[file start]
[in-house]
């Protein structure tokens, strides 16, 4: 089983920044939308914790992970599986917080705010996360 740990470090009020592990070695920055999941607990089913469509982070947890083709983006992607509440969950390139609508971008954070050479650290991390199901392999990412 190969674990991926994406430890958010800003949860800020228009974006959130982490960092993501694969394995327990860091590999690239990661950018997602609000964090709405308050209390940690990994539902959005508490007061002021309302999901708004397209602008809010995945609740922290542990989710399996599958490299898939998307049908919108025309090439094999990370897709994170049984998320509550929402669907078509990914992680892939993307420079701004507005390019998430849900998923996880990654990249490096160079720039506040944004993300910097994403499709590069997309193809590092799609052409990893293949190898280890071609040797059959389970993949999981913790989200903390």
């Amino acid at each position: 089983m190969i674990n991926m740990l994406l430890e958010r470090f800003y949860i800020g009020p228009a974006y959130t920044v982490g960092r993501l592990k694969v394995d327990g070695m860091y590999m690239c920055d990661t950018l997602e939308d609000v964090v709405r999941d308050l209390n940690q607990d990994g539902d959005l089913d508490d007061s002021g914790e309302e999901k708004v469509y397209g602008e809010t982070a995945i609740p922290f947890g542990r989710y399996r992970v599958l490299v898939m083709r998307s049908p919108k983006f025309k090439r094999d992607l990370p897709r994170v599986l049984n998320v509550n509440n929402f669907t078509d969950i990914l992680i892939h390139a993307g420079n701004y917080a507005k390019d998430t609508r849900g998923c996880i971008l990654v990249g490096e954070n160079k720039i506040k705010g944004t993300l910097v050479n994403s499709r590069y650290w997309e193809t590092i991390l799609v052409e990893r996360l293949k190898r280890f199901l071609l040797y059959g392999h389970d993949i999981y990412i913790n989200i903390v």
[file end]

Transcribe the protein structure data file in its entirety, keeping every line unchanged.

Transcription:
[in-house]
């Protein structure tokens, strides 16, 4: 089983920044939308914790992970599986917080705010996360 740990470090009020592990070695920055999941607990089913469509982070947890083709983006992607509440969950390139609508971008954070050479650290991390199901392999990412 190969674990991926994406430890958010800003949860800020228009974006959130982490960092993501694969394995327990860091590999690239990661950018997602609000964090709405308050209390940690990994539902959005508490007061002021309302999901708004397209602008809010995945609740922290542990989710399996599958490299898939998307049908919108025309090439094999990370897709994170049984998320509550929402669907078509990914992680892939993307420079701004507005390019998430849900998923996880990654990249490096160079720039506040944004993300910097994403499709590069997309193809590092799609052409990893293949190898280890071609040797059959389970993949999981913790989200903390």
């Amino acid at each position: 089983m190969i674990n991926m740990l994406l430890e958010r470090f800003y949860i800020g009020p228009a974006y959130t920044v982490g960092r993501l592990k694969v394995d327990g070695m860091y590999m690239c920055d990661t950018l997602e939308d609000v964090v709405r999941d308050l209390n940690q607990d990994g539902d959005l089913d508490d007061s002021g914790e309302e999901k708004v469509y397209g602008e809010t982070a995945i609740p922290f947890g542990r989710y399996r992970v599958l490299v898939m083709r998307s049908p919108k983006f025309k090439r094999d992607l990370p897709r994170v599986l049984n998320v509550n509440n929402f669907t078509d969950i990914l992680i892939h390139a993307g420079n701004y917080a507005k390019d998430t609508r849900g998923c996880i971008l990654v990249g490096e954070n160079k720039i506040k705010g944004t993300l910097v050479n994403s499709r590069y650290w997309e193809t590092i991390l799609v052409e990893r996360l293949k190898r280890f199901l071609l040797y059959g392999h389970d993949i999981y990412i913790n989200i903390v």